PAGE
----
“It is the IPCC practice that all drafts are confidential and
should not be cited, quoted or distributed. This principle, which
must be adhered to, is clearly stated when report drafts are sent
out for expert and government review and also applies to the review
comments and author team responses. However, upon completion of the
Report, the review comments and responses are made publicly
available and are retained in an open archive.”

In his letter dated 4 February 2011 to my MP under reference
MC2010/08074/AF the DECC Minister of State wrote:

“Mr Holland makes a number of comments about the process of
generating and reviewing IPCC reports. As an expert assessment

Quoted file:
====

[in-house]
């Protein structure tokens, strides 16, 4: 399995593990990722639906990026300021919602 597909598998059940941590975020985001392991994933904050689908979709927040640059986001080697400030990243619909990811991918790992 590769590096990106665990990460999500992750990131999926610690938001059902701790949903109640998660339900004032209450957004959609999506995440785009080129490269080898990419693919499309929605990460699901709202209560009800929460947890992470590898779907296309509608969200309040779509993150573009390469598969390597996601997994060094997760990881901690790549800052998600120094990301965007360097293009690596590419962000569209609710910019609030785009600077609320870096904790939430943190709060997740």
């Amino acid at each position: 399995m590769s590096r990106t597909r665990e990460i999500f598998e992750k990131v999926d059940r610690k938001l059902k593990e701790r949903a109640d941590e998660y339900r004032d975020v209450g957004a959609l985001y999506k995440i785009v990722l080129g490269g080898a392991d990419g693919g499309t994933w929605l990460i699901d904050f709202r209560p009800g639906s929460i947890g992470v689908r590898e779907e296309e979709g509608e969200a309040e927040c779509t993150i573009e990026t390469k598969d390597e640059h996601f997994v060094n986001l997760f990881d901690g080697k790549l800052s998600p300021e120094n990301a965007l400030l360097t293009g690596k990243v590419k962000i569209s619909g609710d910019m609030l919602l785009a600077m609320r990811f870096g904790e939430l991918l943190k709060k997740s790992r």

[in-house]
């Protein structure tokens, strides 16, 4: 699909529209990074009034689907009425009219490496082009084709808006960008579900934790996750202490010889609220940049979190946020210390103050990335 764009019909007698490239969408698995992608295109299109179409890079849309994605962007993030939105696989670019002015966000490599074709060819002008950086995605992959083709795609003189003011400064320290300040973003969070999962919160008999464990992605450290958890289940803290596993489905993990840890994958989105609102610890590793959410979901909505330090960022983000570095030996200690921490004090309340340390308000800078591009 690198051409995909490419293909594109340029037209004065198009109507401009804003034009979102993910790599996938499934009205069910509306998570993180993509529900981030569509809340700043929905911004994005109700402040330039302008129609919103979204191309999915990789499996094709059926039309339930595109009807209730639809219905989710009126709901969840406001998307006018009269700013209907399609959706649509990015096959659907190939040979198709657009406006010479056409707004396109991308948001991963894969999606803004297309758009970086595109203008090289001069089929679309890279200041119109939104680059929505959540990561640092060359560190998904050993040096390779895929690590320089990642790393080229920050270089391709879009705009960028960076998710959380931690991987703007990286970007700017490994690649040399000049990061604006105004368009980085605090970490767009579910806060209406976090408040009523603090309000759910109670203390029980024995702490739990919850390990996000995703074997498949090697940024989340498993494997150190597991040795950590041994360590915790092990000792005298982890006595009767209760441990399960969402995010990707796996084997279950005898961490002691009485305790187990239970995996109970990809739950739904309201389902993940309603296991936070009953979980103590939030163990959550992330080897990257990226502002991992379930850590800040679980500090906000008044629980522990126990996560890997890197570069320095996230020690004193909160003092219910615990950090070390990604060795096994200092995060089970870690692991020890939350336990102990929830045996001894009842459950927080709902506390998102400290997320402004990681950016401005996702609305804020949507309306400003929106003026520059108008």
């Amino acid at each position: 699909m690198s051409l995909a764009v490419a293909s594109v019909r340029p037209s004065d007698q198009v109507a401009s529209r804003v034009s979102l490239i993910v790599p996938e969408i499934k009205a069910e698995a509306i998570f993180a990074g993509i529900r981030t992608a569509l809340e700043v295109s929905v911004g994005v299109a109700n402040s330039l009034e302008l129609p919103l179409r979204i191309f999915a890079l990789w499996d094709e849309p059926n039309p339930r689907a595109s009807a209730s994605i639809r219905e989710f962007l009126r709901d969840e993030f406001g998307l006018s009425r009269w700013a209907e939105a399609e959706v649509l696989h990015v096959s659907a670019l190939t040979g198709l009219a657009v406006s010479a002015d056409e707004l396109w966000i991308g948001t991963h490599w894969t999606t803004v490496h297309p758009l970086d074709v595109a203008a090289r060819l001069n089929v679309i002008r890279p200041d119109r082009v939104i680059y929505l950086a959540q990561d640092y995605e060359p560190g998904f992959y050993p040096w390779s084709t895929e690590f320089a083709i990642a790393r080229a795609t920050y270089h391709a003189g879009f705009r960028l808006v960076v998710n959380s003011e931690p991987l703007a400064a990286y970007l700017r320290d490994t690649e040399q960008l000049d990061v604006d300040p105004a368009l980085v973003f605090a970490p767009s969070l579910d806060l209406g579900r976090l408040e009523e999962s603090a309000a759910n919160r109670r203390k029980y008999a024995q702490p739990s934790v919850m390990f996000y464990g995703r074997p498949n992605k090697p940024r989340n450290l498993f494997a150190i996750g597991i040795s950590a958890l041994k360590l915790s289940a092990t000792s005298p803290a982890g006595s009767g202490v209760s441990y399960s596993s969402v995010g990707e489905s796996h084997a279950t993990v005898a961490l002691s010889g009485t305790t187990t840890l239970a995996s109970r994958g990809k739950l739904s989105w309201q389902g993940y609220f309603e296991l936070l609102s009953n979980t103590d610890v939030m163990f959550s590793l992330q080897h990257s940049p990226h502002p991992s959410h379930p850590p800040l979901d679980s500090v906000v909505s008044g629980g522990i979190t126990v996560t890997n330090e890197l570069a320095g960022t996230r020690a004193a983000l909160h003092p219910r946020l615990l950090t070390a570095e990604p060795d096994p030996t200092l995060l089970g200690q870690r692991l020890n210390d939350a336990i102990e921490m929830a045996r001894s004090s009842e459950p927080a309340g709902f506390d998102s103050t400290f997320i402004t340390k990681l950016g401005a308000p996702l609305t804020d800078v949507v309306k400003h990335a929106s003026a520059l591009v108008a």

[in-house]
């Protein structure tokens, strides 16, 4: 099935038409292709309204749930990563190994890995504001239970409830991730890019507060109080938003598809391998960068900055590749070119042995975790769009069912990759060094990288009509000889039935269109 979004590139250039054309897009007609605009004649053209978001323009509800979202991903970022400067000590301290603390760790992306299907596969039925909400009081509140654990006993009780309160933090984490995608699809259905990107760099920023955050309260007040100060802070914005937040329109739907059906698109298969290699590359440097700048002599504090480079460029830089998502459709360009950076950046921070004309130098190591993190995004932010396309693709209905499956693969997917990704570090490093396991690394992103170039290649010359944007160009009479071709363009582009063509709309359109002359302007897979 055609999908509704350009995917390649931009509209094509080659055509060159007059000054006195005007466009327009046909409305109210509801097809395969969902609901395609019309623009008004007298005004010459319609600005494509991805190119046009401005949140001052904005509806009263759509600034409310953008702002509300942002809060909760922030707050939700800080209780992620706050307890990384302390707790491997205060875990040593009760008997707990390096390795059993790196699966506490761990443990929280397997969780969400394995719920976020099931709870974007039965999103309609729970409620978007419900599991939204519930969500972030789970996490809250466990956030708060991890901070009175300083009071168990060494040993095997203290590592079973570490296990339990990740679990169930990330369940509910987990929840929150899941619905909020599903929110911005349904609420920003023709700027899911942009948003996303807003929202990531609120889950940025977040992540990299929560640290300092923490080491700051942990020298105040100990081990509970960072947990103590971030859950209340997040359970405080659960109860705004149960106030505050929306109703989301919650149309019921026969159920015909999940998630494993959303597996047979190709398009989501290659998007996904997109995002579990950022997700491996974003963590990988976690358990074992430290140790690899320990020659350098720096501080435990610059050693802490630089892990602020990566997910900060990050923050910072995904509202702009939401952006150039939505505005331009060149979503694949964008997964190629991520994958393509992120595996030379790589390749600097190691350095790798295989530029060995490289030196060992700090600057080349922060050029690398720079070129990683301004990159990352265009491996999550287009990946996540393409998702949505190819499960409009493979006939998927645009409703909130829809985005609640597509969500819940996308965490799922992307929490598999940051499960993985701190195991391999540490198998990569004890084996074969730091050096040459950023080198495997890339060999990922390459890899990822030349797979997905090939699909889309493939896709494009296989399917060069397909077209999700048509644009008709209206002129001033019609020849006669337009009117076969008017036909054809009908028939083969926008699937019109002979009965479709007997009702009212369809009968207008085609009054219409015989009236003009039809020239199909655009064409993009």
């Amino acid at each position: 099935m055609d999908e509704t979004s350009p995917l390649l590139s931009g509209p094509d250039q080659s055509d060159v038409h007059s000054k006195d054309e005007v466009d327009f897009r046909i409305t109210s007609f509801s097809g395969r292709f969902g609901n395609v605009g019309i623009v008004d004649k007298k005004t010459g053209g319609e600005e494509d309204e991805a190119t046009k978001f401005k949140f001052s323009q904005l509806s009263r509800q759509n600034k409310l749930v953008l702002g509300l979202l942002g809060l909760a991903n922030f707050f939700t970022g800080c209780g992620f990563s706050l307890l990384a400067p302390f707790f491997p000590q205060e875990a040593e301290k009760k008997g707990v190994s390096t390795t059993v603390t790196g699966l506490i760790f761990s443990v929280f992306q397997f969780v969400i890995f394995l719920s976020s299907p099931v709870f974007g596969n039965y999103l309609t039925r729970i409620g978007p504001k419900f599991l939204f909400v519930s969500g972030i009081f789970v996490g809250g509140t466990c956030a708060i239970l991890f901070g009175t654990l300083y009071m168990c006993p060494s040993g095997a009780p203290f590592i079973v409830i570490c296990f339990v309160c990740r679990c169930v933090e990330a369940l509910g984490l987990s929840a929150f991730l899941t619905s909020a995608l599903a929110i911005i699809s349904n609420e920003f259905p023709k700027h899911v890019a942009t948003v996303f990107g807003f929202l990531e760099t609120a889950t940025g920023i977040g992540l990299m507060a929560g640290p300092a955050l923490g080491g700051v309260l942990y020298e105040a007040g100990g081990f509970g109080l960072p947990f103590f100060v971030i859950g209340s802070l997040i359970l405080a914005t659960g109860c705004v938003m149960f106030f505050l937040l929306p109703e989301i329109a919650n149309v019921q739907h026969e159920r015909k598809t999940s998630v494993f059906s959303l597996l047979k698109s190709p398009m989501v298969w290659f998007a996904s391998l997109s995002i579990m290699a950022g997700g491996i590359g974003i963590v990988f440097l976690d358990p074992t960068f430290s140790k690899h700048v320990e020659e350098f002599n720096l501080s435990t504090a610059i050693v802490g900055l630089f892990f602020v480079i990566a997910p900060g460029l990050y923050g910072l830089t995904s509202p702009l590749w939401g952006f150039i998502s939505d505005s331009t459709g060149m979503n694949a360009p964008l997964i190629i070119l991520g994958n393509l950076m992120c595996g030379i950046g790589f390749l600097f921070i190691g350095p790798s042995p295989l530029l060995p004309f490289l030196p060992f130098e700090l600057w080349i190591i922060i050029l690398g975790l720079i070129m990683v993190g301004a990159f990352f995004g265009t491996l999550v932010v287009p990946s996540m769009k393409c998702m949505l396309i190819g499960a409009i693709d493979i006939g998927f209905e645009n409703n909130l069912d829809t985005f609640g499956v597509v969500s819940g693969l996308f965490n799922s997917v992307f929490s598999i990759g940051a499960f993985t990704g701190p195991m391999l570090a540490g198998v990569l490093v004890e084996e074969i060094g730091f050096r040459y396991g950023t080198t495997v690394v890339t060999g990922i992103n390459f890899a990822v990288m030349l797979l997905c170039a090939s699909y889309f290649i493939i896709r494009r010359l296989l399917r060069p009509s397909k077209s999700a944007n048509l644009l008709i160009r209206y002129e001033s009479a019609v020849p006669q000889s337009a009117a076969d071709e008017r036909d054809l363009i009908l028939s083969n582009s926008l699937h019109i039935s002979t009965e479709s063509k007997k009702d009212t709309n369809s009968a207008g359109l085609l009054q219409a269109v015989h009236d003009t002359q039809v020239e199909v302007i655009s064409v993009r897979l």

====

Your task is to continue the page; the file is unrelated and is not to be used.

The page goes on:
process, we consider that the reports should be prepared and
reviewed by those with appropriate expertise – Indeed, the
credibility of the reports depends on this.

Mr Holland suggests that information about the Expert Review stage
of IPCC report preparation should be made public earlier. While
such decisions will be made collectively by the IPCC as a whole,
the UK considers that it is in the interest of IPCC reports - and
therefore more widely in the public interest - that IPCC's authors
and editors are provided with a degree of private thinking space to
be able to exchange views frankly without fear of
misinterpretation. We consider that the degree of privacy afforded
to review editors helps to ensure that the critique of IPCC reports
is both informed and frank.”

For example please supply:

[1] Any official, that is Panel approved, documented “practice” or
“principle” and the number of the IPCC session report in which the
agreement to it by Panel members is recorded, that authorises the